"Item, to remember the Order of this realm.
"Item, to remember the decay of the first fruits by the suppression of the monasteries.
"Item, to remember Sir John Wallop.
"Item, to remember Raffe Sadeler.
"Item, to remember Peter Mewtes.
"Item, the examination of Tyrell's wife in the Tower.
"Item, the examination of the men of Colchester, and to know the King's pleasure therein.
"Item, the examination of the money clipper and what order shall be taken of him.
"Item, the examination of the Black Freere concerning parson Alleyn.
"Item, the determination of Mr. Day, Hethe, Thyrlby and Skyppe, upon the Ten Commandments, Justification, and Purgatory."
R. O. 2. A note in Latin of the above news from Venice.
P. 1.
25 Nov. 1123. Sir Harry Delves to Cromwell.
R. O. By his letter dated 15 Nov., which he received on the 24th, perceives that suits have been made to Cromwell that Thos. Hurleston might be his undersheriff this year. The King has in this shire a great matter to be tried this year, and Hurleston is kin to some of those concerned in it. He is not meet for the office. Asks Cromwell to name such an one as Mr. Southwell and Mr. Wriothesley think most meet to serve the King. Dedinton in Cheshire, 25 Nov. Signed.
P. 1. Add.. Lord Privy Seal. Endd.
25 Nov. 1124. Reports against Ossory.
R. O. Examination of Thos. Albeney, aged 50, before the Deputy, Chancellor and Treasurer of the Wars, 25 Nov. 29 Hen. VIII.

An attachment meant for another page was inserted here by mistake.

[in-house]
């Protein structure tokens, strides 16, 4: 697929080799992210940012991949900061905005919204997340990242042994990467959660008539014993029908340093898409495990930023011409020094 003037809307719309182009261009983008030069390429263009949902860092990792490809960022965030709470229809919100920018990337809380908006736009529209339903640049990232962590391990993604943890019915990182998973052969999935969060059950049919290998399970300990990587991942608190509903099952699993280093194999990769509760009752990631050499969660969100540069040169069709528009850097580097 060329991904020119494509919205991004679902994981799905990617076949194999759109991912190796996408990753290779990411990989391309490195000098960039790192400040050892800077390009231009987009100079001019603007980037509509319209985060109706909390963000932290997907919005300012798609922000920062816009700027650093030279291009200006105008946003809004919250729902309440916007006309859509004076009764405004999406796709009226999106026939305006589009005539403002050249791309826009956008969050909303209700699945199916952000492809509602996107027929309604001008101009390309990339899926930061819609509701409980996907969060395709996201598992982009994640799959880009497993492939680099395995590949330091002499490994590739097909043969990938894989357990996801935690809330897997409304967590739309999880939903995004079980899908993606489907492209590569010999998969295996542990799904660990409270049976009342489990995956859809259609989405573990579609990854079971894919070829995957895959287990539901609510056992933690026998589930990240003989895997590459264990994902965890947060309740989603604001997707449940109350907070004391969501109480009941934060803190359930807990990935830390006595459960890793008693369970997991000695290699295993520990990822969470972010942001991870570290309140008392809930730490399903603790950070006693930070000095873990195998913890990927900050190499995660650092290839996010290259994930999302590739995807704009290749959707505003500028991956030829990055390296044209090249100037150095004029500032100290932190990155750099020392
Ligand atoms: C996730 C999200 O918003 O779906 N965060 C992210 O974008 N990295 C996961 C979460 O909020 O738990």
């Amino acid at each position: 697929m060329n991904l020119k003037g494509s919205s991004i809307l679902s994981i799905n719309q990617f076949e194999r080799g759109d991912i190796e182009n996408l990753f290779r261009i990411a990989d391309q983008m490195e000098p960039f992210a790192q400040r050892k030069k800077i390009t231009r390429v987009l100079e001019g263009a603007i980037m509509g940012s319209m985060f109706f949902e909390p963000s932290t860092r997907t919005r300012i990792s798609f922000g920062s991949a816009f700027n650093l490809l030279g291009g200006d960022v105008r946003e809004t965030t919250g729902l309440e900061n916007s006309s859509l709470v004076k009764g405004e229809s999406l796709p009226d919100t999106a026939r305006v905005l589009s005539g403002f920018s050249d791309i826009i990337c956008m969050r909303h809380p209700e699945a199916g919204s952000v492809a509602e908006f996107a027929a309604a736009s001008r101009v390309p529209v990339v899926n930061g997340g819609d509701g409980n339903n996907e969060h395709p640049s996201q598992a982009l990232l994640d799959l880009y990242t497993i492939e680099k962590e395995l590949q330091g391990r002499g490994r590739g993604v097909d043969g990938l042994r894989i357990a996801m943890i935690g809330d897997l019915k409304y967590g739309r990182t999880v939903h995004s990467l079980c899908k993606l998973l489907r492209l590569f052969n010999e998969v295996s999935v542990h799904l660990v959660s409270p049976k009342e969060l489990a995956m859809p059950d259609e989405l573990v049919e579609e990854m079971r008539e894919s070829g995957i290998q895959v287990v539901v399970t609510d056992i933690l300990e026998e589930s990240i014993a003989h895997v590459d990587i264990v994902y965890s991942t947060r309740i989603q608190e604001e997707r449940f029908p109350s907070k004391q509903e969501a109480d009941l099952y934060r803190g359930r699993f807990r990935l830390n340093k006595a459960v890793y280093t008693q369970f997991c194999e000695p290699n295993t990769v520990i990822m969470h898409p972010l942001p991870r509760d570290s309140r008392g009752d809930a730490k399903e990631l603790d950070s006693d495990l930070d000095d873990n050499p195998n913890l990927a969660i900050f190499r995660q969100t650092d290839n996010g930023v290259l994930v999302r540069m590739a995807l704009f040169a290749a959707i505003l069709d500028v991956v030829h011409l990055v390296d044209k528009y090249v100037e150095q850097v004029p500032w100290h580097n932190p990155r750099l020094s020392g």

Carried a letter from the Lord Deputy Thursday, 22 Nov., to Okarell at Seon Roen, asking his service against the traitor O'Conor &c. He replied he had sent his wife to the earl of Ossory and would be at the Earl's command alone. On the 24th the Earl sent Okarell word that, as his wife was pledge with him, it was unnecessary for him to go to the Deputy; otherwise deponent thinks he would have gone. The said 24th day O'Coner and Donell Ogh, a captain of gallowglasses, came to Okarell saying 12 score Englishmen were slain besides those burnt, and asked assistance against the Deputy and offered his son as a pledge. Okarell said he would not meddle without command of the earl of Ossory, who gave him orders to assist the said traitor if any hurt were done by the English; present Omagher, the prior of Inche and the warden of Rosecreagh. Shane McKylstyll, a horseman of Okarell's affirms that Ossory sent the above message. Coming from Okarell in company with the traitor and Donell Ogh McSwyne, deponent asked the latter why he was against the Deputy who had never harmed him. He replied he would never have left his own country but that Ossory sent to him to assist the traitor. Mylmoro McSwyne dwells in Castellen Shaen, Kilkenny, and Heugh McSwyne in Ardmalle, Tipperary; both are captains of the Earl's gallowglasses. Cosney McKeyhone and Bollyagh McKeighon, judges to Okarell, said it was bruited in Ossory's company that lord James Butler should not leave England until the Earl delivered the traitor O'Coner to the Deputy; whereupon the traitor avoided the said Earl. Then the Earl being at the Grey Friars of Inagh Ormonde, took an oath that if lord James and Richard Butler should remain in England for ever he would not deliver the traitor to the Deputy; present, lady Ossory, Okarell, the warden of the said Grey Friars, Custos Thomas, and Gerald McGeryle one of O'Conor's chaplains. Whereupon the Earl sent captains Heugh and Molmoro McSwyne as safe-conducts to the traitor, who came next day to Inagh where were also the Earl's son-in-law Donough Obryne, Obryne Array, both Okenedyes, McHayg, Oduyre, and Ferconayn Ockarell. The traitor tarried that night and next day departed. Signed by Grey, Barnewell, Brabazon, and Robt. Dylon attorney.